Sir William de Wiveleslie Abney
|Born||24 July 1843|
|Died||3 December 1920 (aged 77)|
|Awards||Rumford Medal (1882)|
Sir William de Wiveleslie Abney(24 July 1843 – 3 December 1920) was an English astronomer, chemist, and photographer.
Abney was born in Derby, England, the son of Rev. Edward Abney (1811–1892), vicar of St Alkmund's Church, Derby, and owner of the Firs Estate. William was educated at Rossall School, the Royal Military Academy, Woolwich, and joined the Royal Engineers in 1861, with whom he served in India for several years. Thereafter, and to further his knowledge in photography, he became a chemical assistant at the Chatham School of Military Engineering.
Abney was a pioneer of several technical aspects of photography. His father had been an early photographic experimenter and friend of Richard Keene, an early Derby photographer. Keene became a close friend of William and his brother Charles Edward Abney (1850–1914). Both Abney sons subsequently became founder members of the Derby Photographic Society in June 1884. His endeavors in the chemistry of photography produced useful photographic products and also developments in astronomy. He wrote many books on photography that were considered standard texts at the time, although he was doubtful that his improvements would have a great impact on the subject.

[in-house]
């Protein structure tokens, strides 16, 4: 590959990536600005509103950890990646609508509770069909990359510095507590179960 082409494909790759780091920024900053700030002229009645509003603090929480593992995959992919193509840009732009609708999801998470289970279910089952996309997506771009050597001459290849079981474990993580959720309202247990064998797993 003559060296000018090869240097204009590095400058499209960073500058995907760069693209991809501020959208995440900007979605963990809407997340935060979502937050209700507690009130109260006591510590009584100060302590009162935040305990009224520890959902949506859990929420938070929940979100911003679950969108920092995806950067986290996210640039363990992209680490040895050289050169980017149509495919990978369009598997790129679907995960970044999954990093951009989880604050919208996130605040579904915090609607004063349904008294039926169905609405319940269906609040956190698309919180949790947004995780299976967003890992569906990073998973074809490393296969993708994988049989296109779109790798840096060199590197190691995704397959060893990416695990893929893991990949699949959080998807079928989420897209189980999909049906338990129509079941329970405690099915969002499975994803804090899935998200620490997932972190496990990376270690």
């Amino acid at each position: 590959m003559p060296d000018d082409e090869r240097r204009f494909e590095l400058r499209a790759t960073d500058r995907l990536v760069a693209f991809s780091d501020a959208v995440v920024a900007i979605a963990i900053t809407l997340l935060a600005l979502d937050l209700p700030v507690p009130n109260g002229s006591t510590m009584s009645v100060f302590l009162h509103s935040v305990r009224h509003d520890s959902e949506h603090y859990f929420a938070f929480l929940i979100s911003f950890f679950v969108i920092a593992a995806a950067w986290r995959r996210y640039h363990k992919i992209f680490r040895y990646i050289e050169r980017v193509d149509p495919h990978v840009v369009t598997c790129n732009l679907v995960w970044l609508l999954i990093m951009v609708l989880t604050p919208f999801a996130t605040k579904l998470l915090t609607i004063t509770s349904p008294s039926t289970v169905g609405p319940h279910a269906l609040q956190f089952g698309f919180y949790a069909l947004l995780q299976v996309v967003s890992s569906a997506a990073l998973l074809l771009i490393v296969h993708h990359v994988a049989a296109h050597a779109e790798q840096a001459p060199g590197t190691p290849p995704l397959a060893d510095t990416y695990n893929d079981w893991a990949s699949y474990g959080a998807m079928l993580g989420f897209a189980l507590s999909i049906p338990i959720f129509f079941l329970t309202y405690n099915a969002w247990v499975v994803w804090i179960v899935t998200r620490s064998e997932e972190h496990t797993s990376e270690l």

Abney investigated the blackening of a negative to incidental light. In 1874, Abney developed a dry photographic emulsion, which replaced "wet" emulsions. He used this emulsion in an Egyptian expedition to photograph the transit of Venus across the sun. In 1880, he introduced hydroquinone. Abney also introduced new and useful types of photographic paper, including in 1882 a formula for gelatin silver chloride paper. He was elected a Fellow of the Royal Society in 1876.
Abney conducted early research into the field of spectroscopy, developing a red-sensitive emulsion which was used for the infrared spectra of organic molecules. He was also a pioneer in photographing the infrared solar spectrum (1887), as well as researching sunlight in the medium of the atmosphere.
In 1893 he inherited Meashan Hall from a rich aunt.
He became assistant secretary to the Board of Education in 1899 and advisor to that body in 1903. In 1900 he was Director of the Science and Art Department. He sold his father's estate, most of which went for housing in the St Luke's Parish of Derby, but retained 11 acres until 1913 when they were purchased by the Council to become the site of Rykneld Secondary Modern School and Rykneld recreation ground.
Abney invented the "Abney level", a combined clinometer and spirit level, used by surveyors to measure slopes and angles. He was responsible for the "Abney mounting" of a concave grating spectrograph in which the photographic plate was fixed and the entry slit moved to accommodate different regions of the spectrum.
He died on 3 December 1920 in Folkestone, England. He is buried in the churchyard of Holy Trinity Church in Folkestone.
He had married twice: firstly in 1864 to Agnes Matilda Smith (died 1888) with whom he had a son and two daughters, and secondly in 1890 to Mary Louisa Mead with whom he had a further daughter.